I saw the 24p-3D "Oz 3D" movie at the theater shortly after that. Though I liked the movie and 3D, I noticed many instances where motion wasn't smooth at 24p. These errors in how the film is shot are more difficult to avoid with 24p than 48p.

I always thought 24fps was an outdated technology carried over from the limitations of film now 100 years old.

Since the 24p frame rate and calorimetry of film can be replicated by the 48p digital system, I see that the actual reasons to suppress 48p include the cost to upgrade equipment and new training requirements to shoot and use that palette.

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post #25 of 51 Old 07-30-2013, 05:33 PM
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It's hard to break free of our conditioning, even to things that are bad. I have no loyalty to 24fps or, for that matter, to film itself. Whether traditionalists want it or not, in the not too distant future film as a production medium will be gone completely. I'll be happy to see low frame rates eliminated, too. We'll recondition ourselves fast enough to a totally digital, HFR world, with its more realistic representation of the way we perceive motion. I used to ask people to consider this question: if you grew up with the best, most pristine digital images any camera could produce, how do you think you'd react if asked to watch only grainy film shot at 24fps? And how would you react if asked to shoot and edit only film, with all the inherent limitations involved in that ancient production workflow? I think such a person would be horrified at either prospect. I'd put a hefty wager on that.
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post #26 of 51 Old 07-31-2013, 12:57 AM
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Hey Joe- Few of us are old enough to have gone through the two early generations of movie editing-

Film chain I still have my Super 8 edit table, with sound tracker and the bottle of cement.
Tape to tape I still have my ABC roll edit controller
All digital
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post #27 of 51 Old 07-31-2013, 10:48 AM
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In the early 80's, for my media program, I spent over $10,000 each for time base correctors to stabilize 3/4" videotape enough to do dissolves. eek.gif I never worked much with film, but my program had several Super 8mm film editing stations. Replacing all that is ludicrously easy and cheap with a computer today. When I did my first independent non-linear video editing project (with rented gear, because it was so new and expensive), I knew the editing world had changed forever. I did pre-production, production and post production for a little seven minute project in 3 weeks. We shot for a solid week in 26 locations, digitizing the betacam footage as we went. The post production was ridiculously easy compared to what editing on tape would have meant, despite the client's numerous requests for changes. Tape-based editing would have doubled or tripled the completion time, and it never would have looked as good as it did. Doing the project on film would have been impossible, given the deadline. becoming nostalgic for the "good old days" of video and film is impossible for me. The aVCHD 2.0 issue with 3D video editing is a tiny hiccup compared to the problems of the past. It's hard not to get frustrated sometimes, but I try not to lose that perspective. smile.gif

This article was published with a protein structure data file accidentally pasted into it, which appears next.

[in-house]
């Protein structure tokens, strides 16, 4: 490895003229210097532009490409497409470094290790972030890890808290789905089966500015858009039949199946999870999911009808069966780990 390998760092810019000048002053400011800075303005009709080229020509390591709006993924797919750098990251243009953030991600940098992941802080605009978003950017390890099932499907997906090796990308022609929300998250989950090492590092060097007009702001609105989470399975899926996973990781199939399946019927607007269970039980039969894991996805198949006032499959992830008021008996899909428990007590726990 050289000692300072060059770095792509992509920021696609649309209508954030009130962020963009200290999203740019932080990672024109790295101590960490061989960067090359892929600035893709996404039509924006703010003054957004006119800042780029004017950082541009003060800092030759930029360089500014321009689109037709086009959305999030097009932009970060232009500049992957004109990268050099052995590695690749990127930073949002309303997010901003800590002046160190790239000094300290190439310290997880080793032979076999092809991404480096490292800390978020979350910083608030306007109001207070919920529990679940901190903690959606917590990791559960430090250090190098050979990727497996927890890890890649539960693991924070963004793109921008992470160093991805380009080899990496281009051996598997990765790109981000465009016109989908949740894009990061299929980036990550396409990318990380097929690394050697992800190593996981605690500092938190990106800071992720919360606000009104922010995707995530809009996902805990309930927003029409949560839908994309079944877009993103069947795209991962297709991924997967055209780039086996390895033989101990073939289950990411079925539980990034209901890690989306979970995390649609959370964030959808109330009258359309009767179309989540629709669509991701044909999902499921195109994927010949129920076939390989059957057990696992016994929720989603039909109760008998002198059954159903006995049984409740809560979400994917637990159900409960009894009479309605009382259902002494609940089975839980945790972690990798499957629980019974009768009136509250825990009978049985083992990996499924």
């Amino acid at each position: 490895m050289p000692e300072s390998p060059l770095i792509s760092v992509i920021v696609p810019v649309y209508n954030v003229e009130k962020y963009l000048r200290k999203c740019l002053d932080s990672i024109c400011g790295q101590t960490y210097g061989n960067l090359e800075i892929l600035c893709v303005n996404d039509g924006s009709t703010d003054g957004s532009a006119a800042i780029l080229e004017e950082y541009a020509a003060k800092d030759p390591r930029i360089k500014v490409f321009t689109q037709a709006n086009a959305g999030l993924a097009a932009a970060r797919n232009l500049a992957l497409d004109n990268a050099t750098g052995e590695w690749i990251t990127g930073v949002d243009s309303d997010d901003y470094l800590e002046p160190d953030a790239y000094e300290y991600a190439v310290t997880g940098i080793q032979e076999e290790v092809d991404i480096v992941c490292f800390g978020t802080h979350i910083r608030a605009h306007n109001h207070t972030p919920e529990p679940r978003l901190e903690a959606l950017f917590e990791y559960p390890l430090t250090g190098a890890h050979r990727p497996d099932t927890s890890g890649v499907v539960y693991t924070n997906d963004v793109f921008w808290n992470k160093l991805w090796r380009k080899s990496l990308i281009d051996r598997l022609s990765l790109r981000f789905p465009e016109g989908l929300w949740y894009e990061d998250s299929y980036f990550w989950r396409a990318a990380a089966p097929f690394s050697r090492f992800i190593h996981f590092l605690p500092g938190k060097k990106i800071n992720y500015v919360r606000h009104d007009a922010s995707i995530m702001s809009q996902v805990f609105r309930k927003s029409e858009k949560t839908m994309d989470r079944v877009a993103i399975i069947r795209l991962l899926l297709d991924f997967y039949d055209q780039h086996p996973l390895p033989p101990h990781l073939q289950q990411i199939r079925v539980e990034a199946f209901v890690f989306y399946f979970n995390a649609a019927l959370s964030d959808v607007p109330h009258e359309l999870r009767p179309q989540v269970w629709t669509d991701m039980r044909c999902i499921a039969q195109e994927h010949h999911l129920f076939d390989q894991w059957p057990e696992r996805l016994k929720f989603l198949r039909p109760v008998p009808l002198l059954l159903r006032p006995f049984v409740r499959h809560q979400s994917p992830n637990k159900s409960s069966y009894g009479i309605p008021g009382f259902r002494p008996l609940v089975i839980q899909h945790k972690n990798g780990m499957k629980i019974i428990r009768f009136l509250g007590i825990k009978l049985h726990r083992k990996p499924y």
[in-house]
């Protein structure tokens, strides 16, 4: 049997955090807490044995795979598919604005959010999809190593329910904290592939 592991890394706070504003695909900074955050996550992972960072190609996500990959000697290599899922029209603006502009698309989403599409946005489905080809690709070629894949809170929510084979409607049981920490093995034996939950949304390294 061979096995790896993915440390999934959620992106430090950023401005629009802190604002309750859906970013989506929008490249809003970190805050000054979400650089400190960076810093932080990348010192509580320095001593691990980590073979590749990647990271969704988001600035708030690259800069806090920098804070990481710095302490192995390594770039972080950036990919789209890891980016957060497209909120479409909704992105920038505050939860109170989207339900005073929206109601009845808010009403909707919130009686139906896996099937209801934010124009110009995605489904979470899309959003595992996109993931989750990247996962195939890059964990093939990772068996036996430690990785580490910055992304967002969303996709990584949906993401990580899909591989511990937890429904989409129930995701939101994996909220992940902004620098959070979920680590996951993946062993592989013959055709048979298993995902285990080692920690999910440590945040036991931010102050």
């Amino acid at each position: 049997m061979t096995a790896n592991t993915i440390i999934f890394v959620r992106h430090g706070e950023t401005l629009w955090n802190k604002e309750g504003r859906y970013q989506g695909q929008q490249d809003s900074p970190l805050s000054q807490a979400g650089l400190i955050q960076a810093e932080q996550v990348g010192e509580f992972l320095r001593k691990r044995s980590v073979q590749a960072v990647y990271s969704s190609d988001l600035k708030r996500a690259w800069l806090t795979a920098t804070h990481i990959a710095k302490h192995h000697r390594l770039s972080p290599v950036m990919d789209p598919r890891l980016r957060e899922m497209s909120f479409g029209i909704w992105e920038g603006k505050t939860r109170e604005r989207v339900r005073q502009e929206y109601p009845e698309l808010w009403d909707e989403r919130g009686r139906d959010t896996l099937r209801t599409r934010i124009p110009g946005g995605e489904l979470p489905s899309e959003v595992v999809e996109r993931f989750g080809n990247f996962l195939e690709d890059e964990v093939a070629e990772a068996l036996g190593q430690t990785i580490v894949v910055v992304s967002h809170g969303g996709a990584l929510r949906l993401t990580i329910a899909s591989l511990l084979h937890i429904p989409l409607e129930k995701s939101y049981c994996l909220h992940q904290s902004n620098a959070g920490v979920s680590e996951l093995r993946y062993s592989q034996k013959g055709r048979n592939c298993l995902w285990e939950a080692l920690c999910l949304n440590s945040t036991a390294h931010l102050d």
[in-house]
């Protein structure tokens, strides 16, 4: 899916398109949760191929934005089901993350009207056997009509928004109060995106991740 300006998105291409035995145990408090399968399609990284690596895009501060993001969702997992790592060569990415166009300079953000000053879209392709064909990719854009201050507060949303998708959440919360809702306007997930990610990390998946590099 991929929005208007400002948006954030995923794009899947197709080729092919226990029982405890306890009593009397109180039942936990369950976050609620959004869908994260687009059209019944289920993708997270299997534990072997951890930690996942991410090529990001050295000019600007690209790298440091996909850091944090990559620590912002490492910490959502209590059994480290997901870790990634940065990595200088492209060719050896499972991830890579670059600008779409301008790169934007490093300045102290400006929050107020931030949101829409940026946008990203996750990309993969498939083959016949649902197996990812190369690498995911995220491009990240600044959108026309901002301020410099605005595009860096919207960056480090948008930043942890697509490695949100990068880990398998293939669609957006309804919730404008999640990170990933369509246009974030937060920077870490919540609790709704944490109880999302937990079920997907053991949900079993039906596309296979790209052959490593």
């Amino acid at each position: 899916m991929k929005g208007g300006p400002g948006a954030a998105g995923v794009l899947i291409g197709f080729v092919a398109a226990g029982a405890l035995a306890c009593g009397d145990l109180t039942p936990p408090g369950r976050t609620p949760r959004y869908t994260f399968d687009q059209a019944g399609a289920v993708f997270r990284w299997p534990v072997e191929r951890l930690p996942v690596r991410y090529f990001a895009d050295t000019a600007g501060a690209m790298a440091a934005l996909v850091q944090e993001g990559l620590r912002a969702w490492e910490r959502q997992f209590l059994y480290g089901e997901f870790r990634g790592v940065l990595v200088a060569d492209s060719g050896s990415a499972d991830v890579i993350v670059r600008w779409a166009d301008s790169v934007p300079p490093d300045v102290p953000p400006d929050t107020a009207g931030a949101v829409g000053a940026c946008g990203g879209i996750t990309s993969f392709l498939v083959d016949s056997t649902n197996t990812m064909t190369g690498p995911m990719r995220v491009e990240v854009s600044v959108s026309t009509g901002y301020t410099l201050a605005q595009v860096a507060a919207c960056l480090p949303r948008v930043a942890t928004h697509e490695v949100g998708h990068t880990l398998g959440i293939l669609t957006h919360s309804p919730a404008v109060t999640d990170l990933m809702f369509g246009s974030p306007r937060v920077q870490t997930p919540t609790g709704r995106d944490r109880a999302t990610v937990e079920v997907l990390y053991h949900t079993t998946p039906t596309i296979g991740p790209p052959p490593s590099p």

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post #28 of 51 Old 07-31-2013, 11:28 AM
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I never bought a TBC for my 3/4Umatic decks, Joe. They were out of my7 league. I did buy around 1988, a Panasonic "Mixer" that used the newest technology which was a frame store synchronizer I recall it was about $3000 back then. But you only needed one as it mixed any non synchronous video signals. About 6 months after that the Toaster came out and that was the big game changer, soon followed by the Avid and Media 100. When I switched my video agenda from underwater to Broadcast advertising, I spent for a FAST Video Machine which was the first timeline editing system yet still a deck controller. Then I got their DPR which blended true nonlinear editing with hard drives and decks tape feeds. It was quite the system. I used that until Vegas 1.0 came out from Sonic Foundry. It wasn't called Vegas but was a video track in their Sonic Foundry audio editor.

OK enough of nostalgia. I promised Richard Adams I would do his experiment so I better get busy. smile.gif
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post #29 of 51 Old 03-03-2014, 10:32 AM
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Wolfgang,

 

Lets suppose we edited Sony's or JVC's 1080i frame packed videos without compromising from quality, and created a AVCHD 3D FRAME PACKED 1080 60i disc and our bluray player supports it! Then what about TVs and Projectors? As far as I know, most active shutter 3d TVs and latest 3D projectos including Benq's and Optoma's (consumer models) DOES NOT SUPPORT THIS RESOLUTION? Am I wrong? What kind of displays support AVCHD 3D 1080 frame packed 60fps interlaced videos? Thanks 

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post #30 of 51 Old 03-03-2014, 11:17 AM
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The original 2010-2011 era 3D displays (such as my Samsung C8000 3D plasma and JVC RS40, and Panasonic sets I tried in stores) supported the frame packed 60i 3D format from my JVC TD1. I've had all sorts of compatibility issues with my newer 3D displays (Samsung D7000 plasma and Epson 6010 projector). Instead of progressing, the manufacturers have muddied the waters even more. As far as I'm concerned, they've made a complete mess of the 1080/60i 3D format. There is no "standard" that allows us to maintain all the original image quality and motion resolution, and that plays consistently across devices. From my point of view, if you're serious about editing, the only real "solution" is to shoot with the limitations of the format in mind and convert to 1080/24p or 720/60p (for NTSC anyway). Those formats work with existing Blu-ray 3D players and displays. I have software that came with my JVC camcorder that allows me to maintain original quality for the most part, but it's not a serious editing solution. It's too limited in its functionality, and there are too many caveats.